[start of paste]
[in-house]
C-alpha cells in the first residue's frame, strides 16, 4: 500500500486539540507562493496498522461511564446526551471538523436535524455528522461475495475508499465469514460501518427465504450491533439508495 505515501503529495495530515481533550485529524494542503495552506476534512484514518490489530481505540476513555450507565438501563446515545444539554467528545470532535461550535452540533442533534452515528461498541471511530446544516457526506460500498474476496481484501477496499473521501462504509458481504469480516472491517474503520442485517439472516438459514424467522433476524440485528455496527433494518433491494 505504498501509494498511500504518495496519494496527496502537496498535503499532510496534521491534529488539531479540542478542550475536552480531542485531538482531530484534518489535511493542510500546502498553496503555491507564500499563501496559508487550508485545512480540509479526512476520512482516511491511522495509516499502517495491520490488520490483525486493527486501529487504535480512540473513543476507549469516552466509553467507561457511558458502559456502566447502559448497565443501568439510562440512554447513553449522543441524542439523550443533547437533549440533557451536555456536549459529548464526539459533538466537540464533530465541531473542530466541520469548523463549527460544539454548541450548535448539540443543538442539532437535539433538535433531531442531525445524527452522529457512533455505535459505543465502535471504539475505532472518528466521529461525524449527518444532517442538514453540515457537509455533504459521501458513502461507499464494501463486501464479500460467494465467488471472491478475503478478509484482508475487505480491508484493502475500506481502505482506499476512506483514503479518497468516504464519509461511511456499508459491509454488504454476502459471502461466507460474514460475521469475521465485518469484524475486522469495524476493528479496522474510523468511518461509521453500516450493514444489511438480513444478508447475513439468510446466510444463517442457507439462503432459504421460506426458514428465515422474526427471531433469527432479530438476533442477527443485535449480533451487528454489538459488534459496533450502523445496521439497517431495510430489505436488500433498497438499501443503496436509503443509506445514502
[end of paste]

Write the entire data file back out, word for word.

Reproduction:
[in-house]
C-alpha cells in the first residue's frame, strides 16, 4: 500500500486539540507562493496498522461511564446526551471538523436535524455528522461475495475508499465469514460501518427465504450491533439508495 505515501503529495495530515481533550485529524494542503495552506476534512484514518490489530481505540476513555450507565438501563446515545444539554467528545470532535461550535452540533442533534452515528461498541471511530446544516457526506460500498474476496481484501477496499473521501462504509458481504469480516472491517474503520442485517439472516438459514424467522433476524440485528455496527433494518433491494 505504498501509494498511500504518495496519494496527496502537496498535503499532510496534521491534529488539531479540542478542550475536552480531542485531538482531530484534518489535511493542510500546502498553496503555491507564500499563501496559508487550508485545512480540509479526512476520512482516511491511522495509516499502517495491520490488520490483525486493527486501529487504535480512540473513543476507549469516552466509553467507561457511558458502559456502566447502559448497565443501568439510562440512554447513553449522543441524542439523550443533547437533549440533557451536555456536549459529548464526539459533538466537540464533530465541531473542530466541520469548523463549527460544539454548541450548535448539540443543538442539532437535539433538535433531531442531525445524527452522529457512533455505535459505543465502535471504539475505532472518528466521529461525524449527518444532517442538514453540515457537509455533504459521501458513502461507499464494501463486501464479500460467494465467488471472491478475503478478509484482508475487505480491508484493502475500506481502505482506499476512506483514503479518497468516504464519509461511511456499508459491509454488504454476502459471502461466507460474514460475521469475521465485518469484524475486522469495524476493528479496522474510523468511518461509521453500516450493514444489511438480513444478508447475513439468510446466510444463517442457507439462503432459504421460506426458514428465515422474526427471531433469527432479530438476533442477527443485535449480533451487528454489538459488534459496533450502523445496521439497517431495510430489505436488500433498497438499501443503496436509503443509506445514502